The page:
How Users Really Perceive Interfaces: Psychological and Biological Approach to User Interfaces.

Part one — Human eyesight, perception and recognition

When designing a web or user interface, designers tend to… Ok, stop. You’ve probably started to think “Oh, another designers-do-this-designers-do-that” article and started to look for more interesting reading. It’s not that kind of an article so stay with me for a few minutes — perhaps it will help you to understand exactly what goes on in the minds of your users when looking at your products. Perhaps it will even help with those fancy business words that seem to show up everywhere these days — conversion, ROI etc… In this article I’ll try to use a bit different approach , the one that contains facts about us — humans.

The Human Eye and the Brain

We can all agree that eyesight is important when “view-ing” interface (LOL, duh) but there’s on more thing to it that’s even more important — the brain. Our brain is actually the processor that interprets all things that enter our eye through pupil, lens and optic nerves and as with any type of processor it has a unique way of interpreting things. What we, the UX designers, need to understand is how to set things up in a way that human brain figures it out in the way we want to.

Ever started analysing about your eyesight? How it really works? There’s this fovea and macula and retina and optical nerves and bunch of other eye parts but let me simplify and sum thing’s up quickly here. There’s a small portion of your eyesight that actually sees sharp image called “foveal vision”. How small? Imagine about 1.5-2 cm circle. The rest of it is peripheral vision which has not so great resolution. And since the peripheral vision has poor resolution our brain “steps in” (between rapid-always-occurring eye movement) and fills out the blanks with our knowledge and expectation and tricks us into thinking that we see sharp-ish. Crazy, right? This is just a simplified explanation of what’s going on in there but if you wish to further explore into the subject there’s a list of excellent references down below.

So basically, there’s no way users can see your entire website at once — not even the half of it. Knowing this is extremely important when building interface elements that relate to each other — CTA buttons with marketing copy, warning and info messages with forms or checkout options. They all need to be close to each other to minimise eye movement and to decrease the chance to end in a blind spot.

There’s no way users can “see” your entire website at once
— not even the half of it.

To understand more how will interface look like to users I have developed a primitive mockup system that mimics what goes on with our eyesight in that split of a second when our foveal vision focuses on something. It’s basically a different set of blur intensity depending on the distance from foveal area and it looks sort of like this.

Blur applied to screenshot from MANGO webshop. Notice how they structured key information really tight so they would fit in to foveal area.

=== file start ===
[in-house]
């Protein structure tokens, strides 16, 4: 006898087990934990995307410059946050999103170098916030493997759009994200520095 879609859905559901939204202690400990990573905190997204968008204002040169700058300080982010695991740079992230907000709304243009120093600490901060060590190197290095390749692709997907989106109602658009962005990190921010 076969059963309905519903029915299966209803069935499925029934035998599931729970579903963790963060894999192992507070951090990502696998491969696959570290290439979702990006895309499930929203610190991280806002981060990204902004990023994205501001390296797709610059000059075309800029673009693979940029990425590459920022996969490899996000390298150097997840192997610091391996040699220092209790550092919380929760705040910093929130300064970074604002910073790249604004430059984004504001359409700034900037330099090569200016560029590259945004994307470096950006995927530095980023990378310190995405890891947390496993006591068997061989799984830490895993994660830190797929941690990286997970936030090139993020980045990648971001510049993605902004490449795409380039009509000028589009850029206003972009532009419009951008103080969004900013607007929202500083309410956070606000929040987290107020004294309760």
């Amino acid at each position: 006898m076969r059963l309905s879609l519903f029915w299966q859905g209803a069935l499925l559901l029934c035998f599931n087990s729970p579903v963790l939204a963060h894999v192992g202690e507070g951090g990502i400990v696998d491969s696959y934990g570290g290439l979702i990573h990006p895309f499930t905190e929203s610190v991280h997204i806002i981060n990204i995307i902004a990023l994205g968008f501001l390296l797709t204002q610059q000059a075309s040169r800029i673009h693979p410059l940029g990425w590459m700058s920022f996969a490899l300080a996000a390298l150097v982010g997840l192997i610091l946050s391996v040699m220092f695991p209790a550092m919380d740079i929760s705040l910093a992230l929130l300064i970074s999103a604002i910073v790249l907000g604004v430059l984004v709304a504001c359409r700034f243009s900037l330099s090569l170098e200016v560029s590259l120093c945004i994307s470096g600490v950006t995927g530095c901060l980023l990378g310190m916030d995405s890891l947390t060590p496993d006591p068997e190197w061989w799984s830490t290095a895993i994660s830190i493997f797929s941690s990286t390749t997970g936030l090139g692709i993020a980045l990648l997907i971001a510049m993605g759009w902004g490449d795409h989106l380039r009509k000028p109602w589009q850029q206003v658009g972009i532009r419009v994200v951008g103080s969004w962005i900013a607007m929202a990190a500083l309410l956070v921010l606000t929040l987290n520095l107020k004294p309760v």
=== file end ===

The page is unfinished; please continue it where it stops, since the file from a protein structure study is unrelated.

And here a slow motion of the same screenshot when users scan the page. Even when focused on single item other “sale” items are emphasised just enough to be noticeable in peripheral vision thus increasing the chance for eye detection. MANGO did an excellent job here, key items are well structured and emphasised throughout the entire website.

Slow motion example of eye scanning. Notice the amount of “blurred” space

And here’s a bad example. The screenshot was taken from a Croatian job-listing website. I stumbled on this issue while trying to log in with the wrong password. Can you notice where the error message is before the screen changes? I couldn’t find it at all. After several failed attempts to log in, I just assumed the server had a problem. The “page flick” didn’t help out either; there was no visual cue or reason to look so far away from where my attention was focused.

Bad UX at login. Can you notice the error notification?

One could point out a lot of problems here: the lack of cues through iconography (a simple warning icon would have made all the difference), the unclear color associations (the header and some buttons look identical in color) and so on. But distance plays a crucial role here. Putting the error message closer could have been the hint that compelled me to read what it says. Proximity is important, wherever feasible.

So remember, use that proximity Gestalt principle, structure information as “logical units” and keep the relevant information and options in the same unit. This is really important when dealing with complex interfaces with lots and lots of different data. It will ensure less scanning or searching time for users and consequently you will create more usable interface and better user experience.

Yes, proximity is really important. If it can be achieved.

But let’s be fair. When dealing with large amounts of data on not so large canvas — there has to be some compromises. Not everything can be next to each other. What then?

Use motion to help the brain out

You know this from real life. Surely you have been in a ZOO staring at that artificial jungle looking for that snake or lizard. You know it’s there — but you just couldn’t find it. And then it moved and no matter where you looked you focused on it almost immediately.